Sunday, December 13, 2009

Lost Baggage: No Surprise

I am in Cambodia; my bags are in LA. I’ve taken three showers today, and still am very, very sticky. It is 30 degrees Celsius here; it was -5 Fahrenheit when I left Denver. The beaten path, it seems, defines my journey. When I left Phnom Penh Airport in my Uncle’s Camry, I expected a somewhat smooth ride, seeing as he found my driving in America to be veck-vuh, best translated as swervey. If my driving is veck-vuh, then the only way I can describe the driving here is fucking insane. The unpaved roads are packed with lots of beater cars, a few luxury cars, motos (motorcycles), cyclos (Vespa-like things), bicycles, and pedestrians. The only rule is: there is no rule. One-way street, two-way, it doesn’t matter. Motos fly horizontally. Rice vendors on cyclos weave between us and another moto carrying a 13-year-old boy and an infant who is getting his first lesson in driving. A SUV with an ostentatious Lexus decal stretched across its side asserts its authority on the road laying it on the horn. A boy on a cyclo carrying a steel vat of rice clangs it on the hood of our car as he whizzes by. A Chum Kout, my uncle says. Mother Fucker, indeed.

In the US, many prefer to live further away from busy streets. The opposite holds here in Cambodia. Homes also operate as businesses, and so the homes that are on a main road are the most profitable. These businesses range from cellular phone shops to pastry vendors to t-shirt stands endorsing Lady Gaga and Kanye West. Teenagers love American music and mimic the tunes, saying the words but often without knowledge of what they mean.

My uncle turns down a narrow road. I feel as if I am going to run into a bunch of thugs. “Pou, mek chung mouw kang neah?” I ask in my broken Khmer. He tells me his house is on this street. A sign indicates this is street No. 355. One of the first things I’ve learned is that streets are labeled as numbers, not names. I’ve also learned that nobody knows a street by its designated number. This is a place of landmarks. Turn right where Om Keang has her lychee stand. But what about the other 15 lychee stands I just saw? What if Om Keang isn’t there one day? That would be an unlucky day.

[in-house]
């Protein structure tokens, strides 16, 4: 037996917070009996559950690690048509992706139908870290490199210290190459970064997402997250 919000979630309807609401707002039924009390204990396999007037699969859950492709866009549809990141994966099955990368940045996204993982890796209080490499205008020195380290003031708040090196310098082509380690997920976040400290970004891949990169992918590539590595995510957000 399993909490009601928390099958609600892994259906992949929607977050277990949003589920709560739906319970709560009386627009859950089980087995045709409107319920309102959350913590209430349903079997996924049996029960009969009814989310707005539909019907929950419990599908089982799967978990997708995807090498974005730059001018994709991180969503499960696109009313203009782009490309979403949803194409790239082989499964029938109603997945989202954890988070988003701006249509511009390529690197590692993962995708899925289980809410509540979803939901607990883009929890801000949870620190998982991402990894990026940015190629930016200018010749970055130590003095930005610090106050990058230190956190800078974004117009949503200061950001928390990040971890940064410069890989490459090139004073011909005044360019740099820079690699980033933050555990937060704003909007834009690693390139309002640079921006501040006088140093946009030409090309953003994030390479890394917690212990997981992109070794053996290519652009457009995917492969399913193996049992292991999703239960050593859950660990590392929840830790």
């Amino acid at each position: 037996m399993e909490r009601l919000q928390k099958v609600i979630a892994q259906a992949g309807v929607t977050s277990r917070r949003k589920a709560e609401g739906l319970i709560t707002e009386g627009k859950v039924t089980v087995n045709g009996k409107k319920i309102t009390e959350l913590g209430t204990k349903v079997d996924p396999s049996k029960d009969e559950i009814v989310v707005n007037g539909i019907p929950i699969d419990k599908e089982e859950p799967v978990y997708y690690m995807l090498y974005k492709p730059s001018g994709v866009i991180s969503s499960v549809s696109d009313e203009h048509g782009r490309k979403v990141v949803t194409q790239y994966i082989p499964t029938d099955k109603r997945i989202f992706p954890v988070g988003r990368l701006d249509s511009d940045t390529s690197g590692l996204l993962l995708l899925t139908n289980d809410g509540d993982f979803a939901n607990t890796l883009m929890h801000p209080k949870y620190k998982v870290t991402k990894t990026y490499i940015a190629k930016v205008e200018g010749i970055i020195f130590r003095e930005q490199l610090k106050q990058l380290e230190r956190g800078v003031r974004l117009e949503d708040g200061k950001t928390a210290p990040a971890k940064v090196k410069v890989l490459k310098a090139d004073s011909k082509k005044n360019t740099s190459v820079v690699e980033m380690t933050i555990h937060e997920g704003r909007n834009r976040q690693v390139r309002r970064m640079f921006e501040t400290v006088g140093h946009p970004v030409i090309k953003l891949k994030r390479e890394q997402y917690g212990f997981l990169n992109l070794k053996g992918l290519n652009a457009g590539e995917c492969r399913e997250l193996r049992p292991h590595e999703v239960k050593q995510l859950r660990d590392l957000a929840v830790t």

The homes of the middle class (like my uncle) are typically three stories and open aired. Guests are received on the first floor in a living room type area. This opens to a garage-like space. To the rear is the bedroom of neak chnoul, literally rented person, or maid. Next to this room is the eating area, and the backyard serves as the kitchen, which is equipped with a stovetop and faucet. The second floor is composed of a family room, bedrooms, and bathroom. It has taken me a while to maneuver around the bathroom, but I think I’ve finally gotten the hang of it. There is a showerhead that hangs on the wall next to the toilet and a spray nozzle that is connected to the toilet. I’ve yet to use that and don’t really plan to, but the cold showers aren’t so bad (especially since I am sweltering hot for most hours of the day).

Last night I attended a dinner hosted by Alan Lightman (the founder of the Harpswell Foundation that I am working for) at the Khmer Surin restaurant. The other seventeen people who attended are all affiliated with the Harpswell Foundation as well. One person runs a motorcycle repair shop and teaches people from the village of Tramung Chum the trade. Another woman is working on the Great Hall of Women project for the newly built leadership center that I am moving to in January. A couple from Jerusalem is volunteering for the first month of their honeymoon. (What a honeymoon!) The managers of the leadership facilities and UN advisors also attended. It is an amazing feeling to be surrounded by so many people from all parts of the world who are doing so much good. It often seems that there is much talk concerning all the bad things that are happening around the world, and so we tend to forget all the good things that take place every month, day, minute, second. There are not many things that I can say for sure that I believe in, but I do believe that each individual has the capacity to be good and the desire to be good. Being here has reaffirmed this belief. Being here has made me want to be better, to do good.

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